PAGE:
BLUE HILL, Maine — Mother Nature smiled on the Blue Hill Fair this year, providing a perfect long weekend of sunny weather that boosted attendance at the fair.
“Mother Nature certainly cooperated,” fair president Rob Eaton said Tuesday. “That makes life a lot easier.”
The fair ended Monday after a five-day run with good crowds each day, according to Eaton.
“The crowds were good. Nothing record-breaking, but we had good strong crowds every day,” he said. “In this kind of economy you just try to hold your own, and I think that’s just what we did.”
Eaton noted that many of the attractions and events at the fair were free with admission, including musical acts and other features such as Timber Tina, the pig racing and the New England Trampoline Show, which was a new feature this year. The trampoline show, he said, particularly attracted a crowd.
“Whenever they were performing, there was a crowd there,” he said. “They were very well-received, and for good reason. They were very acrobatic and very exciting to watch.”
Despite the economy, people seemed willing to spend money, especially on food.
“One thing people did — they ate,” Eaton said. “No matter what the economy, the one thing people will do is eat. I talked with some of the vendors, and they said they simply just ran out of food.”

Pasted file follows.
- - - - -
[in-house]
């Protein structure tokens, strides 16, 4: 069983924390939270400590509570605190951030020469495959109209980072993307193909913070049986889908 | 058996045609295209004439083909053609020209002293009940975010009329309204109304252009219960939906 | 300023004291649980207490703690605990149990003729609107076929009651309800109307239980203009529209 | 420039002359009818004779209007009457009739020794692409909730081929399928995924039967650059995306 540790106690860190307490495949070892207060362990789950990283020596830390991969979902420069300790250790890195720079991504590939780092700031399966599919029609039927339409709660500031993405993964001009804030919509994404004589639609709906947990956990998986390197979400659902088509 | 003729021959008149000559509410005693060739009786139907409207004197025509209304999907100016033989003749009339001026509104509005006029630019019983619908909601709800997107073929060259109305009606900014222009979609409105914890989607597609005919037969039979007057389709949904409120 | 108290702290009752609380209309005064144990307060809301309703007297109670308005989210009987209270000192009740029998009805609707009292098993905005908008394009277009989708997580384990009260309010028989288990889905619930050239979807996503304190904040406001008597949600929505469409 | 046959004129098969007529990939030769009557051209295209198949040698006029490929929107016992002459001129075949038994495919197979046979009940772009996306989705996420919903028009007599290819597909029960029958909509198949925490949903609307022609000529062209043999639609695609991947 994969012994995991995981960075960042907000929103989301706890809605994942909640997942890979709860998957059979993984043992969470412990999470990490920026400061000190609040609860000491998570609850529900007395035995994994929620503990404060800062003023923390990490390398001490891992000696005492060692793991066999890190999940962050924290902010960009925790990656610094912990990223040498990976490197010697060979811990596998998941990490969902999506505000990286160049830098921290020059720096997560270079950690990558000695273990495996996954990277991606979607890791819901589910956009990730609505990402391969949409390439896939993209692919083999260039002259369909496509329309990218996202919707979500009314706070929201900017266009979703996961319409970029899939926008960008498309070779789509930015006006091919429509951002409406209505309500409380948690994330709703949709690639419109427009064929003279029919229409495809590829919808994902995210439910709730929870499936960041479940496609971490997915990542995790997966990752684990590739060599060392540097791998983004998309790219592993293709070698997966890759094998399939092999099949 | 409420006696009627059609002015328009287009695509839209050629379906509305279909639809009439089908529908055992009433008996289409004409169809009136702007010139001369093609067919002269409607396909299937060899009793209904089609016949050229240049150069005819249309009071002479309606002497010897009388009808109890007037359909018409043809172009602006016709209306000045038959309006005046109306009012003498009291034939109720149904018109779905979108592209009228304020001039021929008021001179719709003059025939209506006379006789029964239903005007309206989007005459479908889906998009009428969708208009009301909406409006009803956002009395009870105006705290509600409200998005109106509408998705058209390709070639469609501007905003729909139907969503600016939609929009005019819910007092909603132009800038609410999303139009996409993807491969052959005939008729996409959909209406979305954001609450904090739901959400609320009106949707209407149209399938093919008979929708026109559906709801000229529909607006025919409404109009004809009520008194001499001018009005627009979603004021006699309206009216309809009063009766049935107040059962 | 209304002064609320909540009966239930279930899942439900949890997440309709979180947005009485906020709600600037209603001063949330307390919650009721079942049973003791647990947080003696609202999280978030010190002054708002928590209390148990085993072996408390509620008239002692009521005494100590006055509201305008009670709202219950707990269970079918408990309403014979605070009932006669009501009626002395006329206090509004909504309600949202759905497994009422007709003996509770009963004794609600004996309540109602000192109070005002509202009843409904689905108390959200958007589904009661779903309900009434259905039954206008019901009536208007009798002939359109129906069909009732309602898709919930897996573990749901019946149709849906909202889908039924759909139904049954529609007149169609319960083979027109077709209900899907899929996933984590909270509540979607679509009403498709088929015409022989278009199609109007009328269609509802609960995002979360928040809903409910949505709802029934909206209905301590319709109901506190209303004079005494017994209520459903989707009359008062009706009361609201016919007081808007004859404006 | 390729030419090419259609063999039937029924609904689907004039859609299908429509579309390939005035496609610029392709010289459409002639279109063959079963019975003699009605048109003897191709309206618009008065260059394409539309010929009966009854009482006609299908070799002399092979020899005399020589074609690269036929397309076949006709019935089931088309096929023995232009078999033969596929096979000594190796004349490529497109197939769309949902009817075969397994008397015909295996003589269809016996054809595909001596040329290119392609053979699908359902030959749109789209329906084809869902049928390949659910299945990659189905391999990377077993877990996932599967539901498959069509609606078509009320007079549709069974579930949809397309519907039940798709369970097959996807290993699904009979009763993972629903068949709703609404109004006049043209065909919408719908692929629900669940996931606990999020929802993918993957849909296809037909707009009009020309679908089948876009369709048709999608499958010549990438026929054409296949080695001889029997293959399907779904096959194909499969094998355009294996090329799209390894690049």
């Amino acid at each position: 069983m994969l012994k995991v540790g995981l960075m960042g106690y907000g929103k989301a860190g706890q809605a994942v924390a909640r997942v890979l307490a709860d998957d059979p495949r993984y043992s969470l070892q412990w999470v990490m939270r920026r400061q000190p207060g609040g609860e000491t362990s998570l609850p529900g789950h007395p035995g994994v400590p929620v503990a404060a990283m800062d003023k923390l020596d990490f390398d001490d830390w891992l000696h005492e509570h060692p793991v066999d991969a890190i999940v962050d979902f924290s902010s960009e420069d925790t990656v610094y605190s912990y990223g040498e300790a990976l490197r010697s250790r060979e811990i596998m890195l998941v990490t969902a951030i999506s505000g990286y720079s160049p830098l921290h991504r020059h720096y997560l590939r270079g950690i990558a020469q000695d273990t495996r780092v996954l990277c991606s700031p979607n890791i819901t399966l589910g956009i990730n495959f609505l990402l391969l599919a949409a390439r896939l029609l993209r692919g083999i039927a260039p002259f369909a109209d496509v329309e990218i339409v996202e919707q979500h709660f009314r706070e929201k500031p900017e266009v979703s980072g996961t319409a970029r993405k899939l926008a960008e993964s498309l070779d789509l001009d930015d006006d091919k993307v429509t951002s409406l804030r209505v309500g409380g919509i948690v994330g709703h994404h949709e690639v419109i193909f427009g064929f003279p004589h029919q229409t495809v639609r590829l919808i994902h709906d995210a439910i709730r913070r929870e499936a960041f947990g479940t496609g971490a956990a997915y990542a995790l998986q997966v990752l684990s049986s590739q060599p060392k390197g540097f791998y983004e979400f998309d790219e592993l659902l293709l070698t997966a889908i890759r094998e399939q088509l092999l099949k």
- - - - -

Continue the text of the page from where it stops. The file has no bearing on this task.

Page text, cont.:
Monday’s crowd was light during the day, but as usual, attendance picked up in the afternoon. For a number of years now, the fair organizers have scheduled the main musical act — this year’s was the country band Ricochet — for a Labor Day performance. They combine that with a wristband special for the rides, which, Easton said, make an attractive package.
“A lot of the parents like to come; they like to watch the show and they can kick the kids loose on the rides with the $20 wristband,” Eaton said. “That’s a pretty good deal.”
On Tuesday, most of the vendors were packing up and getting ready to clear off the fairgrounds. They have until Friday to be off the grounds, but most were moving out already.
“They’re clearing out in pretty good shape,” he said. “Tomorrow this’ll be a ghost town. That will give us a chance to clean the place up and start getting ready for next year.”